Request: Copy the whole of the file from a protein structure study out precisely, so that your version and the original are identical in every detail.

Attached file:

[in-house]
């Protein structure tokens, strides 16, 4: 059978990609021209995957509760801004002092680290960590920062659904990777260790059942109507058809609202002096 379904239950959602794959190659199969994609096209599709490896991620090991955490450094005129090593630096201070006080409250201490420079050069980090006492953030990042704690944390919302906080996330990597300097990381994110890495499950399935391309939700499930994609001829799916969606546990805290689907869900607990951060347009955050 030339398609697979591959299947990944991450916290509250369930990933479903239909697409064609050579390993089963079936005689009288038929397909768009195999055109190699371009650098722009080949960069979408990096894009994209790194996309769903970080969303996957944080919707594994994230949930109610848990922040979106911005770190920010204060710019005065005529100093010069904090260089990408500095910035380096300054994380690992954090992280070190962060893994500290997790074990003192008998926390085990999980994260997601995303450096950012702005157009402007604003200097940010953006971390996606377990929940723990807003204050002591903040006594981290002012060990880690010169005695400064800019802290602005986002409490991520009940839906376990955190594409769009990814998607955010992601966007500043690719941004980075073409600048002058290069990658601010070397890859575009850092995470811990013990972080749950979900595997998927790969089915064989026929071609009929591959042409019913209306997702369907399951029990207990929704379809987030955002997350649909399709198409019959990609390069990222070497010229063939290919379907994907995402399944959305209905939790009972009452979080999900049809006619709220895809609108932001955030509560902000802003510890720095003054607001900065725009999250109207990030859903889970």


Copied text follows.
[in-house]
């Protein structure tokens, strides 16, 4: 059978990609021209995957509760801004002092680290960590920062659904990777260790059942109507058809609202002096 379904239950959602794959190659199969994609096209599709490896991620090991955490450094005129090593630096201070006080409250201490420079050069980090006492953030990042704690944390919302906080996330990597300097990381994110890495499950399935391309939700499930994609001829799916969606546990805290689907869900607990951060347009955050 030339398609697979591959299947990944991450916290509250369930990933479903239909697409064609050579390993089963079936005689009288038929397909768009195999055109190699371009650098722009080949960069979408990096894009994209790194996309769903970080969303996957944080919707594994994230949930109610848990922040979106911005770190920010204060710019005065005529100093010069904090260089990408500095910035380096300054994380690992954090992280070190962060893994500290997790074990003192008998926390085990999980994260997601995303450096950012702005157009402007604003200097940010953006971390996606377990929940723990807003204050002591903040006594981290002012060990880690010169005695400064800019802290602005986002409490991520009940839906376990955190594409769009990814998607955010992601966007500043690719941004980075073409600048002058290069990658601010070397890859575009850092995470811990013990972080749950979900595997998927790969089915064989026929071609009929591959042409019913209306997702369907399951029990207990929704379809987030955002997350649909399709198409019959990609390069990222070497010229063939290919379907994907995402399944959305209905939790009972009452979080999900049809006619709220895809609108932001955030509560902000802003510890720095003054607001900065725009999250109207990030859903889970």